Description

What good can come from sitting quietly and investigating your mind? Does how you think change your brain? Is it possible to train yourself to be calmer, more focused, kinder and more compassionate? We often hear media reports that science has proven a wide range of benefits of meditation, but what does it mean to say that “meditation works”?

In this course, you will become a scientist of your own experience and explore how mindfulness and prosocial practices can change your inner attitude and, as a result, your experience in college and beyond. Specifically, you’ll be considering contemplative practices both through scientific means and through personal investigation. You’ll learn some basic forms of meditation with the goal of establishing a regular personal practice, and dive into the emerging discipline of contemplative science, developing informed opinions in the face of “mindfulness hype.”

You will explore practices that foster self-awareness, emotional regulation, mental stability, and prosocial attitudes such as empathy, compassion, generosity and gratitude (see schedule). You’ll also be surveying current scientific research on how meditation can change our brains and bodies, as well as the ways we relate to others. In preparation for each class, you will engage in meditation practices, read relevant scholarly material, and reflect on your experiences in our class blog. Class sessions will integrate practice and lecture with small and large group discussions. The daylong retreat will give us an opportunity to deepen our practice together.

This course fosters an inclusive and active learning atmosphere—students without a formal science and/or meditation background are welcome and encouraged! A mix of perspectives creates a richer dialogue for learning. Together, we’ll explore how what you think can change your brain and body, and what this could mean for humanity.


Learning Objectives

By engaging with this course, you will be able to:

  • Appreciate, demonstrate and further develop a regular practice of mindful awareness and compassionate presence; integrate mindfulness into your everyday life
  • Reflect with nuance on your experiences with the practices, their effects on your intra- and interpersonal relationships, and what this means for your developing professional role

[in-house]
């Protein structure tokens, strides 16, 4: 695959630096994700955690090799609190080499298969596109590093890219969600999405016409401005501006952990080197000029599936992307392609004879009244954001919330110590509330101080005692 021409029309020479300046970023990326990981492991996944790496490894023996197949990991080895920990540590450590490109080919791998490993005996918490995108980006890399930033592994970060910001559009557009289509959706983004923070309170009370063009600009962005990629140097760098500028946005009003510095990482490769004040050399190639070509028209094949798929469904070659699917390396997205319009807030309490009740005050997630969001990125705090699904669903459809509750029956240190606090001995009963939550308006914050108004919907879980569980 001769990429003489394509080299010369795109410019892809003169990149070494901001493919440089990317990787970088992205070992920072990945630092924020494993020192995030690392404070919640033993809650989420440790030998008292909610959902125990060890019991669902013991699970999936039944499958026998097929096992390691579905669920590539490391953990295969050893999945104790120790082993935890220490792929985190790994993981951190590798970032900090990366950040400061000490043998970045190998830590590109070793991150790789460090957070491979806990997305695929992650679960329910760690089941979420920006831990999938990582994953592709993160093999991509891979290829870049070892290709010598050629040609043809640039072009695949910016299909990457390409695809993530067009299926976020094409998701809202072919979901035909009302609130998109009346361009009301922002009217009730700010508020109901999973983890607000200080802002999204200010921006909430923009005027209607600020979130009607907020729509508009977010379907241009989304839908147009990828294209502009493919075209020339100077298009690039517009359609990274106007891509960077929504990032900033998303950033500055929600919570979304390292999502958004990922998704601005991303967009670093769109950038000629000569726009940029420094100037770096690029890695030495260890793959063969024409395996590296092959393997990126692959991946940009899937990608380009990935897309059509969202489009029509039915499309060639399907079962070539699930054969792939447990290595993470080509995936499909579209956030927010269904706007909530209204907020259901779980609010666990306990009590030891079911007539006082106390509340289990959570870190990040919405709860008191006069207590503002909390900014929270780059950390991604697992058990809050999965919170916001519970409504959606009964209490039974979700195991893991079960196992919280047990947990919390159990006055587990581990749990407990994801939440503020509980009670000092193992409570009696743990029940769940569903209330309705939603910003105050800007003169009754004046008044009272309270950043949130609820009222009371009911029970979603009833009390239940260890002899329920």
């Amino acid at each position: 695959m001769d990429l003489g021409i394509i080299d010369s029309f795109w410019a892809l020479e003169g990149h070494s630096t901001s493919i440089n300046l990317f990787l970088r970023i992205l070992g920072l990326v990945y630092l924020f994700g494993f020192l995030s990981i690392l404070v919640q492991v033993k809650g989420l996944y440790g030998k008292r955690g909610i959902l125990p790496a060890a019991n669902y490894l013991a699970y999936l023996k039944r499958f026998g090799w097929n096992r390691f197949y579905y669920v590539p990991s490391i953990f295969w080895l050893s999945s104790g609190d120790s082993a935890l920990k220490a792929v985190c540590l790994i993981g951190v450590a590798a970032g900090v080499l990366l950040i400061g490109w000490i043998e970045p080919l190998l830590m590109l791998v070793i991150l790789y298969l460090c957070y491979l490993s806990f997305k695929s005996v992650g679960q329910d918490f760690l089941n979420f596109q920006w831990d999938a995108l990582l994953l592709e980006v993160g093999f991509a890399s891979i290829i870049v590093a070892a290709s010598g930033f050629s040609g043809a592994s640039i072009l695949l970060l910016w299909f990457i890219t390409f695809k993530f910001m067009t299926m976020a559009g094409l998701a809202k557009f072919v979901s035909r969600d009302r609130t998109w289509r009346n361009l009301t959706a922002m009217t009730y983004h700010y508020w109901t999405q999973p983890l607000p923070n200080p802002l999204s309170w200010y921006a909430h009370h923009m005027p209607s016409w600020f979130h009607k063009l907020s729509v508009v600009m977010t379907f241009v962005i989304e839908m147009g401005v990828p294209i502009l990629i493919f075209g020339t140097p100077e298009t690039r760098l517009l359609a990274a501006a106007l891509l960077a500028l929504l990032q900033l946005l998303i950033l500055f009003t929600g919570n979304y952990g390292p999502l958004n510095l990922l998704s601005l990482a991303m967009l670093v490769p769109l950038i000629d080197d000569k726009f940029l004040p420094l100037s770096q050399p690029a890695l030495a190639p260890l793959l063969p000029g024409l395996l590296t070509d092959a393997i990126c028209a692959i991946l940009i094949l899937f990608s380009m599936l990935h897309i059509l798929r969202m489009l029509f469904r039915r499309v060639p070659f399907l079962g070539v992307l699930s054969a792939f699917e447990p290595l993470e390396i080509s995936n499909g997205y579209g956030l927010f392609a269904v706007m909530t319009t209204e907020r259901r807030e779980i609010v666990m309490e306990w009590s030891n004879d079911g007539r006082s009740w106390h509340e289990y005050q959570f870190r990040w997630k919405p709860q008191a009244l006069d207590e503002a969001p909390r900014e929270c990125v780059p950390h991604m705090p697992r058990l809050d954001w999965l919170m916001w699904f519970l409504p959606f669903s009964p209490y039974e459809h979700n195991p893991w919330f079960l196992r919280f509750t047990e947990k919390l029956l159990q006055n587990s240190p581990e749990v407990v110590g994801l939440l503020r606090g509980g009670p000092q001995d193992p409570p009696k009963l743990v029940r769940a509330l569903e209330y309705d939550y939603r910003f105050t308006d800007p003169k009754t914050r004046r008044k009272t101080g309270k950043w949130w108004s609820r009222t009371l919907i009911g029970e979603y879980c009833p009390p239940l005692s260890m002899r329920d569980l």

• Describe different contemplative practices and mental qualities with sophistication
  • Value your own and others’ unique subjective experience
  • Critically evaluate scientific results about meditation; analyze and discuss limitations of our current knowledge
  • Apply the concept of neuroplasticity (how the brain changes through experience) to real-world and societal issues
  • Understand the complexity and importance of integrating first-person perspectives with science of mind

Frequently Asked Questions

How will I develop a regular contemplative practice and engage with the research?
To help you understand the basic research on mindfulness and establish a regular contemplative practice, you will engage a variety of in-class and outside of class activities. Please read through the whys and hows of those activities here:

What should I wear?

Comfortable, loose-fitting clothing is recommended.

When and where will we meet?
This 3 credit seminar meets Thursdays from 2:00-4:30 PM in McLeod 2010. It includes a mandatory daylong retreat on Saturday, April 6, 9:30 AM–3:00 PM.

How will I be evaluated?
We will work together to develop evaluation criteria and refine rubrics from previous iterations of this class.


Disclaimer: What this class is not
Although the engagement with contemplative practices can be experienced as therapeutic, this class not a substitute for therapy and we are not therapists.  If you are in emotional distress, please ask your healthcare provider whether you should participate in a course that may bring up uncomfortable feelings (see support and safety information.)